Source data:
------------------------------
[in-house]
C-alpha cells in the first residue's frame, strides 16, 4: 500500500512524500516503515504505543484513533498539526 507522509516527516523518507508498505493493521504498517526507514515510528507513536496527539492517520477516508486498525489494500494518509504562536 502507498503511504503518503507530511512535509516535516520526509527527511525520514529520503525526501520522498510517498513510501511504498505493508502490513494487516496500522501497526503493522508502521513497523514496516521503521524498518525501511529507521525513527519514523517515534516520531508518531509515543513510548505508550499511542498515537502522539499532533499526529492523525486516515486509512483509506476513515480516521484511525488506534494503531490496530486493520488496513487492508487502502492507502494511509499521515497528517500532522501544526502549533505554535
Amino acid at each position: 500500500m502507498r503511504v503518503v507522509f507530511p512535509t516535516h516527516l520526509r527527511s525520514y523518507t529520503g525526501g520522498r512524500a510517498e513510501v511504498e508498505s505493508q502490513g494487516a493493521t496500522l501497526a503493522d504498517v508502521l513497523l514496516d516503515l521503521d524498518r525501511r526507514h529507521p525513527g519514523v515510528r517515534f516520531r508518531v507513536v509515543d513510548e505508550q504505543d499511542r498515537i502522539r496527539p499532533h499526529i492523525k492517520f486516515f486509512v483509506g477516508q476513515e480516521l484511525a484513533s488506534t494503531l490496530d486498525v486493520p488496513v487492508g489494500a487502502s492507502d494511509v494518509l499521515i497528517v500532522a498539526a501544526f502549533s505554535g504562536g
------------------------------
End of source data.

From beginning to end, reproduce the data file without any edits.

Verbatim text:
[in-house]
C-alpha cells in the first residue's frame, strides 16, 4: 500500500512524500516503515504505543484513533498539526 507522509516527516523518507508498505493493521504498517526507514515510528507513536496527539492517520477516508486498525489494500494518509504562536 502507498503511504503518503507530511512535509516535516520526509527527511525520514529520503525526501520522498510517498513510501511504498505493508502490513494487516496500522501497526503493522508502521513497523514496516521503521524498518525501511529507521525513527519514523517515534516520531508518531509515543513510548505508550499511542498515537502522539499532533499526529492523525486516515486509512483509506476513515480516521484511525488506534494503531490496530486493520488496513487492508487502502492507502494511509499521515497528517500532522501544526502549533505554535
Amino acid at each position: 500500500m502507498r503511504v503518503v507522509f507530511p512535509t516535516h516527516l520526509r527527511s525520514y523518507t529520503g525526501g520522498r512524500a510517498e513510501v511504498e508498505s505493508q502490513g494487516a493493521t496500522l501497526a503493522d504498517v508502521l513497523l514496516d516503515l521503521d524498518r525501511r526507514h529507521p525513527g519514523v515510528r517515534f516520531r508518531v507513536v509515543d513510548e505508550q504505543d499511542r498515537i502522539r496527539p499532533h499526529i492523525k492517520f486516515f486509512v483509506g477516508q476513515e480516521l484511525a484513533s488506534t494503531l490496530d486498525v486493520p488496513v487492508g489494500a487502502s492507502d494511509v494518509l499521515i497528517v500532522a498539526a501544526f502549533s505554535g504562536g